“Oh!” she cried out.

“Whoa!  You alright, miss?  You’re not feeling a little faint there are you?”

“Actually,” she relented, pretending, and reached out to grasp his bicep as if to steady herself.  “To tell you the truth, I do feel a little funny.  I just need to sit down for a bit.  My car’s just over there, the gold Lexus—would you mind …?”

Would he mind.  Hah!

She was parked beyond the sweep of the security cameras covering the main entrance, and within seconds his big hands were under her skirt and down her top all at once.  The buckle of his belt came apart in her practised hands, the elastic of his boxers tight against the back of her wrists as she took him in both hands.  But the logistics of it frustrated them both and they soon pulled apart, dishevelled and panting.  There just wasn’t enough room.

Cramped piece of Japanese shit! 

And then—Christ!  What am I doing?  It’s broad daylight, we’re in a car park, and I’m not sixteen anymore.

“I gotta place we can go,” he offered, breathing hoarsely.

“I’m not sure.”

“It’s only a couple minutes’ drive.”

“Honey, I just, you know, I’m not sure…”

“It’ll be worth it.”

Oh, no doubt about that, no doubt at all—but something in her pealed like an alarm clock telling her it was time to wake up to herself.  There’s a hot young man waiting for you in a hotel room.  You don’t even know this guy’s name!   And those scars.  He could be anyone…. “Look, you’re really sweet and I like you a lot.  Honestly, but I don’t think—“

His burned face became blankly anonymous, as if he’d pulled off his man face to show nothing but bone.  “You shut up now” he said, and stopped her dead. “You’re going to drive now,” he said, “and not another word.  You mess about and I’ll cut you bad.”  He produced a long thin knife—a filleting knife—from somewhere on his person and held the blade against her bare thigh just below the hem of her skirt.  It radiated an intense cold.  He pressed it lightly into her leg then lifted it to show blood beading along a slender cut.  She hadn’t felt a thing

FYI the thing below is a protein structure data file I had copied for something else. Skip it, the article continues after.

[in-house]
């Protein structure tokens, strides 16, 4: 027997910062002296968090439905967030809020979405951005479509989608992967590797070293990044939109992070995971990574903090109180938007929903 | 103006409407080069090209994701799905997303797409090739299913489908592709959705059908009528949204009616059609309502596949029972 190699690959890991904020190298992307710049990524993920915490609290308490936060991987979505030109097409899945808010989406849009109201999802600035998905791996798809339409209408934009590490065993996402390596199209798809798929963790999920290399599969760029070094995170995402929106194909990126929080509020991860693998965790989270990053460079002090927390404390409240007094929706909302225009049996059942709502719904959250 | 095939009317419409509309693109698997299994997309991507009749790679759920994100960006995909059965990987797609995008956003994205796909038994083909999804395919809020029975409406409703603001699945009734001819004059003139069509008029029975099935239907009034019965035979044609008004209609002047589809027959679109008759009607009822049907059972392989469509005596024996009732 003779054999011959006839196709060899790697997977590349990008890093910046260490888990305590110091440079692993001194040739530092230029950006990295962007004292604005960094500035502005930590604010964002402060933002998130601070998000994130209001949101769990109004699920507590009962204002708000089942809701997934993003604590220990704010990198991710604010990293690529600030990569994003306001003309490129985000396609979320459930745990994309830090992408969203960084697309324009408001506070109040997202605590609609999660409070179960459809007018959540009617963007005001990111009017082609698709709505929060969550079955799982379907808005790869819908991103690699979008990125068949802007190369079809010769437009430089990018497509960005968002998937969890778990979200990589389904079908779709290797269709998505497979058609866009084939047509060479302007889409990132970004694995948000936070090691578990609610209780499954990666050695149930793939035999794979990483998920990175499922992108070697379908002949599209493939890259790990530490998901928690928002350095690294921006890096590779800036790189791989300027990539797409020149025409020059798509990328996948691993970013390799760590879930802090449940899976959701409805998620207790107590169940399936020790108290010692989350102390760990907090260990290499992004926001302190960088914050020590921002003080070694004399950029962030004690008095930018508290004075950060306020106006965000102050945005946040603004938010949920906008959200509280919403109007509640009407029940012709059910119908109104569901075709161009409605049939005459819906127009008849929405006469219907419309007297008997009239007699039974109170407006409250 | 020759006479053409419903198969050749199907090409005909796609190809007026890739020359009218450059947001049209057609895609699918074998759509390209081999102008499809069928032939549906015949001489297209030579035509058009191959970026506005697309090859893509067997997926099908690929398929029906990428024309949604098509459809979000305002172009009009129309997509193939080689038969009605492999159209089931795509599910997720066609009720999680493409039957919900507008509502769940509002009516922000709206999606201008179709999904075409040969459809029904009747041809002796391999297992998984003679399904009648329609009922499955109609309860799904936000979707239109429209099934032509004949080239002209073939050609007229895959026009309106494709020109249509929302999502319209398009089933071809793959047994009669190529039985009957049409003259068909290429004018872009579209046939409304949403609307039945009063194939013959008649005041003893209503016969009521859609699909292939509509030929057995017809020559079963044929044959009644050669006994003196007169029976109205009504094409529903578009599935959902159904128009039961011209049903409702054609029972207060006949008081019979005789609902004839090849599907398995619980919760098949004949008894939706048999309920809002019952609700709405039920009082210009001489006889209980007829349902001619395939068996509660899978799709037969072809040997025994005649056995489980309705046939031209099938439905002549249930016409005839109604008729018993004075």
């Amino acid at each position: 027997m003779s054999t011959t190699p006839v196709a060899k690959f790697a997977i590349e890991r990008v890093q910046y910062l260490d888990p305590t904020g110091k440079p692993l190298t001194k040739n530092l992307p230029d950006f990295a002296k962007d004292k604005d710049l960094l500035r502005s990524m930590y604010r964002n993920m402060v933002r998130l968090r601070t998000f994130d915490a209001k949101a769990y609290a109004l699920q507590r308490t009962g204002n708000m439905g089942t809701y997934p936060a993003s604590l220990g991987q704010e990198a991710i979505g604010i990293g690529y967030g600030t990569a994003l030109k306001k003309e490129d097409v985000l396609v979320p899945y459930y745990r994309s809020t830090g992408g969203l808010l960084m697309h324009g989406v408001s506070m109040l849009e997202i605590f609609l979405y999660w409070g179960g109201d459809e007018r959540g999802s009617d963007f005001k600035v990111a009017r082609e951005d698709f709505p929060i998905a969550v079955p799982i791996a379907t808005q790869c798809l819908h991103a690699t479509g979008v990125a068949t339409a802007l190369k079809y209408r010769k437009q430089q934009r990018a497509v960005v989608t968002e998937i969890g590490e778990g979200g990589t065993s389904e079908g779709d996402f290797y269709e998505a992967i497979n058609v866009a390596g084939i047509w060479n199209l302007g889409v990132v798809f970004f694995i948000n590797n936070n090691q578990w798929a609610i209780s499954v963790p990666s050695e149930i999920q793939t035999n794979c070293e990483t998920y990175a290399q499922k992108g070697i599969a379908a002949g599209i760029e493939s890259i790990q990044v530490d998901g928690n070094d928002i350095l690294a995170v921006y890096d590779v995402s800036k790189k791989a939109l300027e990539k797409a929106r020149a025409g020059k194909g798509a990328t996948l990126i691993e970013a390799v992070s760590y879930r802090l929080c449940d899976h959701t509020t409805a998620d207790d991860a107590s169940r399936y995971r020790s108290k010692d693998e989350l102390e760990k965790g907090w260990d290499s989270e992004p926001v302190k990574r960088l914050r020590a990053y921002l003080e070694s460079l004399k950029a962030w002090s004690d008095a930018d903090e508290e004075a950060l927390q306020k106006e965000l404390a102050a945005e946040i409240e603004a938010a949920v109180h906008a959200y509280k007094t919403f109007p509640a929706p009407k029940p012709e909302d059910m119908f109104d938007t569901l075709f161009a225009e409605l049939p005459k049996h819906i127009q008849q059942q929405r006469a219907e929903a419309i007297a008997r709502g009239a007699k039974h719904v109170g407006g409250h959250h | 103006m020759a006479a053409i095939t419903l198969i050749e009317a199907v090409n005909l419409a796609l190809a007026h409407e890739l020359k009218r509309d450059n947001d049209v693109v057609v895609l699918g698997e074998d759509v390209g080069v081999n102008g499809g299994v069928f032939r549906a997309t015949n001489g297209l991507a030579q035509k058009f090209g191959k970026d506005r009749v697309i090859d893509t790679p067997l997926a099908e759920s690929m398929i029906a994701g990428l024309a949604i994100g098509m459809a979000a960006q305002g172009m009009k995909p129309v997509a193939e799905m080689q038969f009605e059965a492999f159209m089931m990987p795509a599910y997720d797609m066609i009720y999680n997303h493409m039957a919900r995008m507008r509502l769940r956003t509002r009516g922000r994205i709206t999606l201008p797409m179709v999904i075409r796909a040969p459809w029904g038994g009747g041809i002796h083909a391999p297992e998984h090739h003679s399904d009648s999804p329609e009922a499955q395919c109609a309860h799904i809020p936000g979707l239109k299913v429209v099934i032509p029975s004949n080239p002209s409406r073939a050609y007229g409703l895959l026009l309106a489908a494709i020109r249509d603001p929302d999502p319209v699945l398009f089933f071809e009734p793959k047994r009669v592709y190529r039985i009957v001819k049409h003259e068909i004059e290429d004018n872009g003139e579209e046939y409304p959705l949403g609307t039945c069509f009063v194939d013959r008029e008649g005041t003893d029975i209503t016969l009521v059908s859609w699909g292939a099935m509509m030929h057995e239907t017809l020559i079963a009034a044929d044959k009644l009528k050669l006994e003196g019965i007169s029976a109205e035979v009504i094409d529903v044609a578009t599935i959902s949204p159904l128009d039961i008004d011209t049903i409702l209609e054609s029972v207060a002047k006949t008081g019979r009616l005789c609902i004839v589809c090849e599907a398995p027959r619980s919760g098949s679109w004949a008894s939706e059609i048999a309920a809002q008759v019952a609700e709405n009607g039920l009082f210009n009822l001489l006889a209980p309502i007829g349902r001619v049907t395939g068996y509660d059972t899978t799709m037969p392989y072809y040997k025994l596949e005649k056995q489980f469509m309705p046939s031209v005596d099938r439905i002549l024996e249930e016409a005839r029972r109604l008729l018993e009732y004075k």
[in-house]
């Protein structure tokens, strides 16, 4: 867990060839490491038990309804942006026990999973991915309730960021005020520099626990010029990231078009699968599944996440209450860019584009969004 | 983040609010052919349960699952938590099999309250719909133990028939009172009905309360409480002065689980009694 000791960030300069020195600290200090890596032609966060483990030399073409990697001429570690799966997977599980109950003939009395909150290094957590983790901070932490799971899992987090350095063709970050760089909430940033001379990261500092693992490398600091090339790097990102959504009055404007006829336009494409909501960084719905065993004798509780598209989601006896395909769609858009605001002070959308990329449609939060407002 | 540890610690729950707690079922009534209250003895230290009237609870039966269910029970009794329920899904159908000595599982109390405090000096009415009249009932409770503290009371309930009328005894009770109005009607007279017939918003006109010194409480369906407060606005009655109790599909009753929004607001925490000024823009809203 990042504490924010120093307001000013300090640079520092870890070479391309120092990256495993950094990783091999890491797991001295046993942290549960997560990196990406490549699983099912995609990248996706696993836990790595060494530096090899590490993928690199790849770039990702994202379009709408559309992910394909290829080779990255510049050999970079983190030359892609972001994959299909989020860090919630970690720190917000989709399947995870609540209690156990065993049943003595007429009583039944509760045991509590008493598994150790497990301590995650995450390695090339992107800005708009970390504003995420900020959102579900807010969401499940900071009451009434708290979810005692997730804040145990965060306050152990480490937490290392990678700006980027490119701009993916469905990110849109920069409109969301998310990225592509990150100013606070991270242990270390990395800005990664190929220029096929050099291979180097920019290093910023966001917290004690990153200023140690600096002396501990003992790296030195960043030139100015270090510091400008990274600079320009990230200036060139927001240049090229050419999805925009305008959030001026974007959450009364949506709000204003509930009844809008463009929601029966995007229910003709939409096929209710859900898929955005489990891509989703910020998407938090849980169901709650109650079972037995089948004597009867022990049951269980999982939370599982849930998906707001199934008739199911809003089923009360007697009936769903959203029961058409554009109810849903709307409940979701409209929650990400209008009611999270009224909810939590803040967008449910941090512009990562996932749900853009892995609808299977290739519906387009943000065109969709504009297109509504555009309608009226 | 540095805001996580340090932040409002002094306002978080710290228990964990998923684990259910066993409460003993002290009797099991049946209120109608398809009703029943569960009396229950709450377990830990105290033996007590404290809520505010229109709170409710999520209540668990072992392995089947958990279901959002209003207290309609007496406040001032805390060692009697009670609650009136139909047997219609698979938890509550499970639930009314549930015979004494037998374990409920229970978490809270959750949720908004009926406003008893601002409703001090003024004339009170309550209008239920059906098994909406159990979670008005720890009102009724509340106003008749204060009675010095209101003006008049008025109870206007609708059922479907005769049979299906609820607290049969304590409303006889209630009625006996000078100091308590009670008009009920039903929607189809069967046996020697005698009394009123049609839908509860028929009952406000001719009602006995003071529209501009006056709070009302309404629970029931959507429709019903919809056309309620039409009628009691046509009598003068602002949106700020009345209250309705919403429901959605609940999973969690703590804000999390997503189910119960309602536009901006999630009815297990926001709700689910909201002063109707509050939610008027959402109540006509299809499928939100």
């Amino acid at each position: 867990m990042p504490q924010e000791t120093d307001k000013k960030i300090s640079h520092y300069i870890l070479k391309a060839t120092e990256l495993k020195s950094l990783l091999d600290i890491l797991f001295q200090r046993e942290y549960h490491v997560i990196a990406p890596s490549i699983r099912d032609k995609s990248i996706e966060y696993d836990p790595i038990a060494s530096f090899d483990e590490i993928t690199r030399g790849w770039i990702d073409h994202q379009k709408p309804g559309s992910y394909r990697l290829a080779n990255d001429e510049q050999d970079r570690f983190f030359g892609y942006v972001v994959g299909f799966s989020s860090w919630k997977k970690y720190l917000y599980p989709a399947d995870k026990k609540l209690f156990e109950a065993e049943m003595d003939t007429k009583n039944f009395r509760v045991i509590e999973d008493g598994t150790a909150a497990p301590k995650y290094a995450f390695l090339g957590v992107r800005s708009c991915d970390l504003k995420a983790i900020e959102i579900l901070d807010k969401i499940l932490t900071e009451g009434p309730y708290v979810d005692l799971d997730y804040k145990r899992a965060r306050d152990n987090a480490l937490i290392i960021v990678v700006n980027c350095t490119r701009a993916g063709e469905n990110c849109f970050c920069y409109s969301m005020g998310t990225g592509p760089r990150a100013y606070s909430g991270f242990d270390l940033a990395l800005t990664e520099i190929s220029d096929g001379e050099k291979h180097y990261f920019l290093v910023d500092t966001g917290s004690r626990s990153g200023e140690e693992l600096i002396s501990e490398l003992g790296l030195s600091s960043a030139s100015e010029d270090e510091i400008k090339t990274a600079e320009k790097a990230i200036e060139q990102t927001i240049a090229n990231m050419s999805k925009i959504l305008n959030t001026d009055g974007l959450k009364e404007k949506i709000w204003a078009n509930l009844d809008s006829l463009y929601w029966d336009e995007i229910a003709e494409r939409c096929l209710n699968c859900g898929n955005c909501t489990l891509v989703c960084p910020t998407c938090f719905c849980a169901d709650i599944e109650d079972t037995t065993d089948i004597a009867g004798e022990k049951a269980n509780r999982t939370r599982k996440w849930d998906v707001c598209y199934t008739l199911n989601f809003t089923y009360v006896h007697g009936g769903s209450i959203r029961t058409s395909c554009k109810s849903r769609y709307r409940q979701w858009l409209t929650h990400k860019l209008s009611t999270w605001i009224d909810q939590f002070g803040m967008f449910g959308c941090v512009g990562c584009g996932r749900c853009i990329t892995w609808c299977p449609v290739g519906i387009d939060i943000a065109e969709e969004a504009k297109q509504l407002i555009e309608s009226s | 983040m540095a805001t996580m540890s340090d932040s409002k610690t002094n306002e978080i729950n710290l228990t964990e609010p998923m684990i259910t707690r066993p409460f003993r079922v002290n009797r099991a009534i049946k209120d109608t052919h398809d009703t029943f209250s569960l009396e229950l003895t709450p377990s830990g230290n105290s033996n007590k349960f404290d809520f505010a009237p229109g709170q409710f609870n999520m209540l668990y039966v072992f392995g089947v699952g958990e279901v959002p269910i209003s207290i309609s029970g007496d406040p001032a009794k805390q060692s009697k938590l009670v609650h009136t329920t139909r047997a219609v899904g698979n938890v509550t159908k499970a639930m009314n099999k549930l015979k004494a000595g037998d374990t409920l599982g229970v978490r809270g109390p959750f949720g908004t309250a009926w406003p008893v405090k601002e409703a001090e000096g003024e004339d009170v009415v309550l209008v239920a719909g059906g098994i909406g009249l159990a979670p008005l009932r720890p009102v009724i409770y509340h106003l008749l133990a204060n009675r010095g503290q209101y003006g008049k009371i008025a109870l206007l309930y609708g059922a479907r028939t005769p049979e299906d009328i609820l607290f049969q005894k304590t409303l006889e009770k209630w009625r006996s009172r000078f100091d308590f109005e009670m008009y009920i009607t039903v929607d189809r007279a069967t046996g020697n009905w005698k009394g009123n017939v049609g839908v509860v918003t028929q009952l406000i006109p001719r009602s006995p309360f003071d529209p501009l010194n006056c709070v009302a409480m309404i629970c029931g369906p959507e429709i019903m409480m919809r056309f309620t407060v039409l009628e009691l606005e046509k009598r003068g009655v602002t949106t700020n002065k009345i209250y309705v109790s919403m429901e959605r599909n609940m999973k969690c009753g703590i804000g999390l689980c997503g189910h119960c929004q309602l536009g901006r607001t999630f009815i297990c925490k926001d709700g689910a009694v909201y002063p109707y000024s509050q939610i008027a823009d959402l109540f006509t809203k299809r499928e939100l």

This is insane.  I am going insane. This can’t be happening.  The thought was her own, but not her own.  No way could she be reacting like this–no way.  She knew she should be thinghim—screaming and biting and cling, hitting the horn–people would hear, they’d come running.  She might get the door open before he cut her again.  She might.  He might also stab her two or even three times, slit her neck, but she had the keys to the car, he couldn’t lock her in, and it was her car—this is my car—this is happening in my car …  

“This isn’t real.”

He looked at her, blue eyed above his scars.  “I’m sorry lady, but it surely is.”  He seemed genuinely apologetic, even as he raised the knife to her throat.  She felt the icy cold of it’s promise.  “Now, no more lip.  Do as I say, or I’ll take your head off right here and now.  Make me happy and I may let you go.”

So, clinging to that slender hope, she drove, not even noticing the white-faced man behind the wheel of a battered pick-up who swung in behind, and followed them out of the city.

She drove downtown then out the other side, through endlessly sprawling suburbs south at first, then sharply east towards the state border.  The blade in the burned man’s hand was never far away, and when they escaped the populated areas he raised it and slowly sawed the buttons off her blouse, turning in his seat to watch as the final button parted, rebounding off the dashboard as her chest fell forward.  He grunted, making an assessment.  “They’re fakes,” he said, eyes eyes glued to the outline of her plunge bra and the rise and fall of her chest.  “Jezebel.  You fucking deceitful fucking whore,” he grunted, shifting to face forward again.

But her eyes never turned toward him, not wanting to see his transformation from handsome tradesman to something worse than Freddy Kruger.  Instead, she kept them on the road, her expression pleading; but and in every car that passed them she saw her son, black-eyed and reproachful, staring back at her.